This posting is part of a series detailing how to write a custom Debugger Visualizer for Visual Studio.
Posts in the series:
- Writing A (ReadOnly) Custom Debugger Visualizer for Visual Studio
- Writing A Custom Debugger Visualizer for Non-Serializable Types or More Complex Objects
- Writing A Custom Debugger Visualizer using WPF for the UI
- Modifying The Live Object in Your Custom Debugger Visualizer for Visual Studio
- Installation, Limitations, and Security Considerations for Your Custom Debugger Visualizer for Visual Studio
I've also given a talk on this topic: Putting the Visual into the Visual Studio Debugger.
You can find code samples to go along with this series in my
DebugVisualizer GitHub repository.
Loading Visualizers (and Where To Install)
Visualizers registered in assemblies currently loaded into the application will be available. That is, the
DebuggerVisualizer attribute must have been loaded and the assembly housing the visualizer must be loaded (otherwise you'll get an error message from Visual Studio saying it couldn't find the assembly).
If the visualizers are included in projects in the currently loaded solution, typically everything "just works". However, if the visualizers are in a seperate assembly (not part of the current solution) which you reference, you may need to force the assembly to be loaded. If you use the actual type in the
DebuggerVisualizer attribute (ex:
[DebuggerVisualizer(typeof(SomeTypeVisualizer))]), that should be enough. But if you use the string-based constructor for the attribute (ex:
[DebuggerVisualizer("MyVisualizers.SomeTypeVisualizer")]), you may need to force the assembly to be loaded. One way to do that is add a static constructor to your main class that references a type from the visualizer assembly, like this:
//force loading of the visualizer assembly and Microsoft.VisualStudio.DebuggerVisualizers
var foo = typeof(VisualizerExamples.DebuggerVisualizer.Exception.SimpleExceptionVisualizer);
This, however, makes it pretty difficult to include standalone visualizers in NuGet packages. (Though, including visualizers in the assembly with the types they visualize would work via NuGet)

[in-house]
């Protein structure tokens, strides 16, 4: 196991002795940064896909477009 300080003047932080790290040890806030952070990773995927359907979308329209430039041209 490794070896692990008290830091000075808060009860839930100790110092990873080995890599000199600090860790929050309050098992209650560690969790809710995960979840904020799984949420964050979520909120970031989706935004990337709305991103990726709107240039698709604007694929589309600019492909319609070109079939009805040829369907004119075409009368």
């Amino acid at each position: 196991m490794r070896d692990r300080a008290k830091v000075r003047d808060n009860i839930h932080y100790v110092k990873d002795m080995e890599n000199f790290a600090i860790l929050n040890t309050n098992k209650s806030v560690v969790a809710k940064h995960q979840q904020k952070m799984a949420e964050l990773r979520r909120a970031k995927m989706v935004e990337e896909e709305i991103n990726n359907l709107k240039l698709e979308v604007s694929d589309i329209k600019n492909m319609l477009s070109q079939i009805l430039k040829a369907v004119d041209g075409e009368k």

The more common approach is to install the assembly with your visualizers into one of two places:
<VisualStudioInstallPath>\Common7\Packages\Debugger\Visualizers\to make them available to all users on the computer.
My Documents\<VisualStudioVersion>\Visualizers\to make them available to the current user.
Note: The visualizers must be installed on the machine running the application being debugged, so if you're using a remote debugging session, they must be installed on the remote machine as well as your local machine.
You can find a number of visualizers in the Visual Studio Marketplace, and they'll install into one of these locations.
Keep in mind that parts of the Debugger Visualizer effectively run with the security level of Visual Studio, and all too many of us developers run Visual Studio as Administrator (thanks, in large part, to the crazy that is IIS's security model). So that means the visualizer you select could happily go off and delete your entire hard drive, send all of your source code to an FTP site, or whatever Hollywood-style hacker-in-a-hoodie nefarious stuff you can imagine.
So make sure you know and trust the source for any visualizers you choose to run. And since visualizers can been shipped with libraries you're using, they may be available without you having directly installed anything.
Visual Studio already has some safeguards in place, such as disallowing app-side
VisualizerObjectSource object running in partial-trust. But, in my experience, very few of us make use of anything but full-trust environments. So Don't Be Stupid and pay a little extra attention to which visualizers you see vs. what you expect to see listed.
Supported Types and Limitations
Generics have very poor support. You can only register a visualizer with an open generic type (ex:
Dictionary<,>) but not a constructed type (ex:
Dictionary<int, string>). But in the visualizer, you only get an
object, so without a lot of crazy reflection, you have no way of knowing the types used in the generic placeholders.
Universal Windows Platform (UWP) apps and Windows "Store" apps do not support custom visualizers, though they can use the built-in string visualizers (Text, HTML, XML, JSON).
The visualizers described in this post only work for managed code. Native VisualCpp assemblies won't use them.
Visual Studio for Mac uses the Mono Soft-Mode debugger, which does not use the same visualizers as Visual Studio for Windows.
Make sure to take a look at the other posts in my Debugger Visualizer series.